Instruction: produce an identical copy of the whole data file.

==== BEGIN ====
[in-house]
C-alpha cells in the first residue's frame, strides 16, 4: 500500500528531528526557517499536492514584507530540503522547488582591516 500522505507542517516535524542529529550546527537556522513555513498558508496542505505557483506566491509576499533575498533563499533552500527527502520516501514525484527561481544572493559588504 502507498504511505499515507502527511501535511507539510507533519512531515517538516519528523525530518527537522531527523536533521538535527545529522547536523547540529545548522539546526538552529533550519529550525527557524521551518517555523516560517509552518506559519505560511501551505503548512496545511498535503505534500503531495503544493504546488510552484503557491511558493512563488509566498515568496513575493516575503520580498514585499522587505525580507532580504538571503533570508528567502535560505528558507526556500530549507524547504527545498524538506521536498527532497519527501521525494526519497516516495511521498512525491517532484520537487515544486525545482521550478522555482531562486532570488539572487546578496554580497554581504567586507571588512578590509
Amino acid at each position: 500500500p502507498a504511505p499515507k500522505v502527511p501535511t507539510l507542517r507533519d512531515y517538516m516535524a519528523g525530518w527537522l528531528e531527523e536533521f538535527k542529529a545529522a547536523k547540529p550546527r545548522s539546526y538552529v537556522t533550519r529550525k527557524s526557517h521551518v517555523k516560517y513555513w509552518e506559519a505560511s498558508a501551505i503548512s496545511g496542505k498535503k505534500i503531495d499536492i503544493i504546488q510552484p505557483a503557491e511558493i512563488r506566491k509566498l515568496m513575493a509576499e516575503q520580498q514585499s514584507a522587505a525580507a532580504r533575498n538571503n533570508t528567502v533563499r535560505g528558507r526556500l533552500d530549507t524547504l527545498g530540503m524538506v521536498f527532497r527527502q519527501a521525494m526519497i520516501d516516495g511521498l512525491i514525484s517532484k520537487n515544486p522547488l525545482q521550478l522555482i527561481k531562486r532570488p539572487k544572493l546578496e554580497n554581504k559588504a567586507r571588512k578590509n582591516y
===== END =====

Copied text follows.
[in-house]
C-alpha cells in the first residue's frame, strides 16, 4: 500500500528531528526557517499536492514584507530540503522547488582591516 500522505507542517516535524542529529550546527537556522513555513498558508496542505505557483506566491509576499533575498533563499533552500527527502520516501514525484527561481544572493559588504 502507498504511505499515507502527511501535511507539510507533519512531515517538516519528523525530518527537522531527523536533521538535527545529522547536523547540529545548522539546526538552529533550519529550525527557524521551518517555523516560517509552518506559519505560511501551505503548512496545511498535503505534500503531495503544493504546488510552484503557491511558493512563488509566498515568496513575493516575503520580498514585499522587505525580507532580504538571503533570508528567502535560505528558507526556500530549507524547504527545498524538506521536498527532497519527501521525494526519497516516495511521498512525491517532484520537487515544486525545482521550478522555482531562486532570488539572487546578496554580497554581504567586507571588512578590509
Amino acid at each position: 500500500p502507498a504511505p499515507k500522505v502527511p501535511t507539510l507542517r507533519d512531515y517538516m516535524a519528523g525530518w527537522l528531528e531527523e536533521f538535527k542529529a545529522a547536523k547540529p550546527r545548522s539546526y538552529v537556522t533550519r529550525k527557524s526557517h521551518v517555523k516560517y513555513w509552518e506559519a505560511s498558508a501551505i503548512s496545511g496542505k498535503k505534500i503531495d499536492i503544493i504546488q510552484p505557483a503557491e511558493i512563488r506566491k509566498l515568496m513575493a509576499e516575503q520580498q514585499s514584507a522587505a525580507a532580504r533575498n538571503n533570508t528567502v533563499r535560505g528558507r526556500l533552500d530549507t524547504l527545498g530540503m524538506v521536498f527532497r527527502q519527501a521525494m526519497i520516501d516516495g511521498l512525491i514525484s517532484k520537487n515544486p522547488l525545482q521550478l522555482i527561481k531562486r532570488p539572487k544572493l546578496e554580497n554581504k559588504a567586507r571588512k578590509n582591516y